Troubleshooting specific pluginsedit

Kafka issues and solutionsedit

Kafka session timeout issues (input)edit


Throughput issues and duplicate event processing Logstash logs warnings:

Auto offset commit failed for group clap_tx1: Commit cannot be completed since
the group has already rebalanced and assigned the partitions to another member.

The time between subsequent calls to poll() was longer than the configured, which typically implies that the poll loop is spending too much time processing messages. You can address this by increasing the session timeout or by reducing the maximum size of batches returned in poll() with max.poll.records.

[INFO][org.apache.kafka.clients.consumer.internals.ConsumerCoordinator] Revoking
previously assigned partitions [] for group log-ronline-node09
Setting newly assigned partitions [elk-pmbr-9] for group log-pmbr


Kafka tracks the individual consumers in a consumer group (for example, a number of Logstash instances) and tries to give each consumer one or more specific partitions of data in the topic they’re consuming. In order to achieve this, Kafka tracks whether or not a consumer (Logstash Kafka input thread) is making progress on their assigned partition, and reassigns partitions that have not made progress in a set timeframe.

When Logstash requests more events from the Kafka Broker than it can process within the timeout, it triggers reassignment of partitions. Reassignment of partitions takes time, and can cause duplicate processing of events and significant throughput problems.

Possible solutions

  • Reduce the number of records per request that Logstash polls from the Kafka Broker in one request,
  • Reduce the number of Kafka input threads, and/or
  • Increase the relevant timeouts in the Kafka Consumer configuration.


The max_poll_records option sets the number of records to be pulled in one request. If it exceeds the default value of 500, try reducing it.

The consumer_threads option sets the number of input threads. If the value exceeds the number of pipeline workers configured in the logstash.yml file, it should certainly be reduced. If the value is greater than 4, try reducing it to 4 or less if the client has the time/resources for it. Try starting with a value of 1, and then incrementing from there to find the optimal performance.

The session_timeout_ms option sets the relevant timeout. Set it to a value that ensures that the number of events in max_poll_records can be safely processed within the time limit.

Pipeline throughput is `10k/s` and `max_poll_records` is set to 1k =>. The value
must be at least 100ms if `consumer_threads` is set to `1`. If it is set to a
higher value `n`, then the minimum session timeout increases proportionally to
`n * 100ms`.

In practice the value must be set much higher than the theoretical value because the behavior of the outputs and filters in a pipeline follows a distribution. The value should also be higher than the maximum time you expect your outputs to stall. The default setting is 10s == 10000ms. If you are experiencing periodic problems with an output that can stall because of load or similar effects (such as the Elasticsearch output), there is little downside to increasing this value significantly to say 60s.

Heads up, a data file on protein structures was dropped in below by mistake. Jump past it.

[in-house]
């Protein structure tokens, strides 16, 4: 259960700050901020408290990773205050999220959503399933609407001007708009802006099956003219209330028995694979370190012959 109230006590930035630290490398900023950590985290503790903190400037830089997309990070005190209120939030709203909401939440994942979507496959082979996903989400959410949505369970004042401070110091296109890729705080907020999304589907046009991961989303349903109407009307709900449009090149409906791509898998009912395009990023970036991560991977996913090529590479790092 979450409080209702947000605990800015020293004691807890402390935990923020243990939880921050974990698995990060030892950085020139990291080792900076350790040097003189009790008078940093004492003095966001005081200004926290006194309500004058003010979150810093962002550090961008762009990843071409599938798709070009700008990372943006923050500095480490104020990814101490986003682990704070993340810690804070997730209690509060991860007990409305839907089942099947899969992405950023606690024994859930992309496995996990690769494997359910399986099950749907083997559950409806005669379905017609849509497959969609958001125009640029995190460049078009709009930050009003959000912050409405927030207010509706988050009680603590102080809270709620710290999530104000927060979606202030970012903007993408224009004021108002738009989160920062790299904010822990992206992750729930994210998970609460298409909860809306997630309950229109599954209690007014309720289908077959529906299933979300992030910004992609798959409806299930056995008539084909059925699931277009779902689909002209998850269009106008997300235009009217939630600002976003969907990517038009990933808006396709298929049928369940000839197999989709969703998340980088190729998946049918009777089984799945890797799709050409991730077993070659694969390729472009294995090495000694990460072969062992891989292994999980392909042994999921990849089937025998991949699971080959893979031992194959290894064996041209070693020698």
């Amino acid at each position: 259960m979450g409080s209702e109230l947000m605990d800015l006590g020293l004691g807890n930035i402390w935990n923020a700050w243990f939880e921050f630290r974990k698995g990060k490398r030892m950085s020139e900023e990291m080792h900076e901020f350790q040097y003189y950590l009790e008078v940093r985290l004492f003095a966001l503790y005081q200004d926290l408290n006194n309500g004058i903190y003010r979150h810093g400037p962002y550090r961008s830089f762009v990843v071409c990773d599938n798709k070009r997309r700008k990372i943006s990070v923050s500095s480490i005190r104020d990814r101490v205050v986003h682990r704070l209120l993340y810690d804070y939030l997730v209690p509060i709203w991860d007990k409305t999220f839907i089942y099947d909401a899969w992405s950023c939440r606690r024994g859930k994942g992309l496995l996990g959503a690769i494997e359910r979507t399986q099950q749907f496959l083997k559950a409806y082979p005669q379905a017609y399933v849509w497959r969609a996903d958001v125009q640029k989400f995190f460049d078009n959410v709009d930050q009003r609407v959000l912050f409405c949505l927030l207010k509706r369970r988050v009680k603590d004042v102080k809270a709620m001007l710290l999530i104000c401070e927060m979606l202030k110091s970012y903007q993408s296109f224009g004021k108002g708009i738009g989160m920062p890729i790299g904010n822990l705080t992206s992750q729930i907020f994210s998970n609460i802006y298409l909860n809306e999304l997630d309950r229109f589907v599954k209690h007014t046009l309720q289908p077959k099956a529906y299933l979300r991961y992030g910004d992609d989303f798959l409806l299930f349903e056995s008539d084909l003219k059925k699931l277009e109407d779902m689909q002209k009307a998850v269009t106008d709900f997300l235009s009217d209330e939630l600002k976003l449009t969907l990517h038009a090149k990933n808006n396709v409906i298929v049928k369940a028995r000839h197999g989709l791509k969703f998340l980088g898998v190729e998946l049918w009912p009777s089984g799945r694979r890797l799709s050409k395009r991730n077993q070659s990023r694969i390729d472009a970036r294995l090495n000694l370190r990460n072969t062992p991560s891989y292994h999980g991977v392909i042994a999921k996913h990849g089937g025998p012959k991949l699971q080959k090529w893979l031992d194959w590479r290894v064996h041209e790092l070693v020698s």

From a performance perspective, decreasing the max_poll_records value is preferable to increasing the timeout value. Increasing the timeout is your only option if the client’s issues are caused by periodically stalling outputs. Check logs for evidence of stalling outputs, such as ES output logging status 429.

Kafka input plugin crashes when using schema registryedit

By default, the kafka input plugin checks connectivity and validates the schema registry during plugin registration before events are processed. In some circumstances, this process may fail when it tries to validate an authenticated schema registry, causing the plugin to crash.

The plugin offers a schema_registry_validation setting to change the default behavior. This setting allows the plugin to skip validation during registration, which allows the plugin to continue and events to be processed. See the kafka input plugin documentation for more information about the plugin and other configuration options.

An incorrectly configured schema registry will still stop the plugin from processing events.

The default setting of auto is the best option for most circumstances and should not need to be changed.

Large number of offset commits (input)edit


Logstash’s Kafka Input is causing a much higher number of commits to the offset topic than expected. Often the complaint also mentions redundant offset commits where the same offset is committed repeatedly.